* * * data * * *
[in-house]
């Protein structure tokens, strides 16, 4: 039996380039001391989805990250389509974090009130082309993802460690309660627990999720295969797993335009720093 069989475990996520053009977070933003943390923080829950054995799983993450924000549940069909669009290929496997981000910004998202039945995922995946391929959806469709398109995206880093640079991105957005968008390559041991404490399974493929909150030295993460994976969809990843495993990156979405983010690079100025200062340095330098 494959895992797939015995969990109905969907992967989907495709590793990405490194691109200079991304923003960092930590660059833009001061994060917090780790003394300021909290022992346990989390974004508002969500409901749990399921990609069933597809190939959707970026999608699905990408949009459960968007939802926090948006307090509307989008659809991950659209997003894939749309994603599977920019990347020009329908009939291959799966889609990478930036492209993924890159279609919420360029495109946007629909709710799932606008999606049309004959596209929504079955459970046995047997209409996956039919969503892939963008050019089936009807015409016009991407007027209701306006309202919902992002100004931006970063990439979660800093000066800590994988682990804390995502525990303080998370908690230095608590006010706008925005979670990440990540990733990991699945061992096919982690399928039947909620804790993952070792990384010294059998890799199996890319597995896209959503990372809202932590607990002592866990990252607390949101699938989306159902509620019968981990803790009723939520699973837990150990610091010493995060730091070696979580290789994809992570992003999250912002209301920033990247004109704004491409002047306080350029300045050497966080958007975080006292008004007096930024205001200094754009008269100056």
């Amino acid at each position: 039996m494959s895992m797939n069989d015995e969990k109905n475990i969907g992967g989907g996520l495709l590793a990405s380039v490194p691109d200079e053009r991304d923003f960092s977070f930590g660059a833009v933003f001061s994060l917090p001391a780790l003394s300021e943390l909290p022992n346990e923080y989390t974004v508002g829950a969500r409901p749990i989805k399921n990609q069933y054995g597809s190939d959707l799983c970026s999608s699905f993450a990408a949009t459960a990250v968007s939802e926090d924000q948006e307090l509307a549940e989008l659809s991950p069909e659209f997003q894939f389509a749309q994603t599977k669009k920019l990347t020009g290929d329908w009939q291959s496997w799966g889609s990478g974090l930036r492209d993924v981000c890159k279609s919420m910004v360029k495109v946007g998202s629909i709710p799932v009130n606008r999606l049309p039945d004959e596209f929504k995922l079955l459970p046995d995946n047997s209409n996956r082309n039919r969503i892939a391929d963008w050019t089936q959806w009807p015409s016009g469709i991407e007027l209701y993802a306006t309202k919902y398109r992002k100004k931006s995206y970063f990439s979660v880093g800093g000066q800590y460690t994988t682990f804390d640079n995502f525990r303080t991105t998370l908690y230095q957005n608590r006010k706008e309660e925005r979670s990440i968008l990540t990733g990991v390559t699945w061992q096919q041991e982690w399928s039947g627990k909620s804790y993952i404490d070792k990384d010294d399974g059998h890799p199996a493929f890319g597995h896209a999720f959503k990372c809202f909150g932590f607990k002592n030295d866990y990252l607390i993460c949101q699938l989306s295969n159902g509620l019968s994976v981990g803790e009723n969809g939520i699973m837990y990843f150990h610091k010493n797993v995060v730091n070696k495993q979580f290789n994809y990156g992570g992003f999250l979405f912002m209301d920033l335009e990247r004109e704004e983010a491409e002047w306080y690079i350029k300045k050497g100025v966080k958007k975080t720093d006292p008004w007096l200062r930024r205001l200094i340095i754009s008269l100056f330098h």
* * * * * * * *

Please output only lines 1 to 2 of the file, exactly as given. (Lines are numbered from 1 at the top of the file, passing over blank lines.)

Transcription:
[in-house]
């Protein structure tokens, strides 16, 4: 039996380039001391989805990250389509974090009130082309993802460690309660627990999720295969797993335009720093 069989475990996520053009977070933003943390923080829950054995799983993450924000549940069909669009290929496997981000910004998202039945995922995946391929959806469709398109995206880093640079991105957005968008390559041991404490399974493929909150030295993460994976969809990843495993990156979405983010690079100025200062340095330098 494959895992797939015995969990109905969907992967989907495709590793990405490194691109200079991304923003960092930590660059833009001061994060917090780790003394300021909290022992346990989390974004508002969500409901749990399921990609069933597809190939959707970026999608699905990408949009459960968007939802926090948006307090509307989008659809991950659209997003894939749309994603599977920019990347020009329908009939291959799966889609990478930036492209993924890159279609919420360029495109946007629909709710799932606008999606049309004959596209929504079955459970046995047997209409996956039919969503892939963008050019089936009807015409016009991407007027209701306006309202919902992002100004931006970063990439979660800093000066800590994988682990804390995502525990303080998370908690230095608590006010706008925005979670990440990540990733990991699945061992096919982690399928039947909620804790993952070792990384010294059998890799199996890319597995896209959503990372809202932590607990002592866990990252607390949101699938989306159902509620019968981990803790009723939520699973837990150990610091010493995060730091070696979580290789994809992570992003999250912002209301920033990247004109704004491409002047306080350029300045050497966080958007975080006292008004007096930024205001200094754009008269100056």